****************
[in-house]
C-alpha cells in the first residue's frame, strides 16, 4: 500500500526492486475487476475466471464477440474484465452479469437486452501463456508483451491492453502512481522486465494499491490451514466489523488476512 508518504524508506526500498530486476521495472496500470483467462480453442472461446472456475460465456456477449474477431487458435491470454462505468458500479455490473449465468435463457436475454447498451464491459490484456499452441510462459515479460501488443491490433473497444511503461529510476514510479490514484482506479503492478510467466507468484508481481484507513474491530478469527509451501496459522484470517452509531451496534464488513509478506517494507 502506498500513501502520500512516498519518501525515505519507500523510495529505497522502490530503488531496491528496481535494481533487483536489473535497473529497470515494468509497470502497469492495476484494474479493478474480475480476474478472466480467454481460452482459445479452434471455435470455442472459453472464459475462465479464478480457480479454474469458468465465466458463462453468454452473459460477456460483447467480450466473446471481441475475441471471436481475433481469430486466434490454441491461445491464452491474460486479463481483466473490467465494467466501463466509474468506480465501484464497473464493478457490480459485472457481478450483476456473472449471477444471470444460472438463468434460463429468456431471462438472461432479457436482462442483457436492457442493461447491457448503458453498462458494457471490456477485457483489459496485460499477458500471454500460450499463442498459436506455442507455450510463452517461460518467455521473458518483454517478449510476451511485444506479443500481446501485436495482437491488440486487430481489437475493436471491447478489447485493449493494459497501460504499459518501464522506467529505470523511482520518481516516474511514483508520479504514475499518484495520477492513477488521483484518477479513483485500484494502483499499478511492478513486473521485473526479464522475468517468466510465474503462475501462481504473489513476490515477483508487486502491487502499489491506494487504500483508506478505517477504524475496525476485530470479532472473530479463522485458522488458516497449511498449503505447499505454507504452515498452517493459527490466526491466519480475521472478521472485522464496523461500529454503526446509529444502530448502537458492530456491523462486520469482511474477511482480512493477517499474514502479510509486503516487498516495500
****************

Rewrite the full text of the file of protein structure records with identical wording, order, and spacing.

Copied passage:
[in-house]
C-alpha cells in the first residue's frame, strides 16, 4: 500500500526492486475487476475466471464477440474484465452479469437486452501463456508483451491492453502512481522486465494499491490451514466489523488476512 508518504524508506526500498530486476521495472496500470483467462480453442472461446472456475460465456456477449474477431487458435491470454462505468458500479455490473449465468435463457436475454447498451464491459490484456499452441510462459515479460501488443491490433473497444511503461529510476514510479490514484482506479503492478510467466507468484508481481484507513474491530478469527509451501496459522484470517452509531451496534464488513509478506517494507 502506498500513501502520500512516498519518501525515505519507500523510495529505497522502490530503488531496491528496481535494481533487483536489473535497473529497470515494468509497470502497469492495476484494474479493478474480475480476474478472466480467454481460452482459445479452434471455435470455442472459453472464459475462465479464478480457480479454474469458468465465466458463462453468454452473459460477456460483447467480450466473446471481441475475441471471436481475433481469430486466434490454441491461445491464452491474460486479463481483466473490467465494467466501463466509474468506480465501484464497473464493478457490480459485472457481478450483476456473472449471477444471470444460472438463468434460463429468456431471462438472461432479457436482462442483457436492457442493461447491457448503458453498462458494457471490456477485457483489459496485460499477458500471454500460450499463442498459436506455442507455450510463452517461460518467455521473458518483454517478449510476451511485444506479443500481446501485436495482437491488440486487430481489437475493436471491447478489447485493449493494459497501460504499459518501464522506467529505470523511482520518481516516474511514483508520479504514475499518484495520477492513477488521483484518477479513483485500484494502483499499478511492478513486473521485473526479464522475468517468466510465474503462475501462481504473489513476490515477483508487486502491487502499489491506494487504500483508506478505517477504524475496525476485530470479532472473530479463522485458522488458516497449511498449503505447499505454507504452515498452517493459527490466526491466519480475521472478521472485522464496523461500529454503526446509529444502530448502537458492530456491523462486520469482511474477511482480512493477517499474514502479510509486503516487498516495500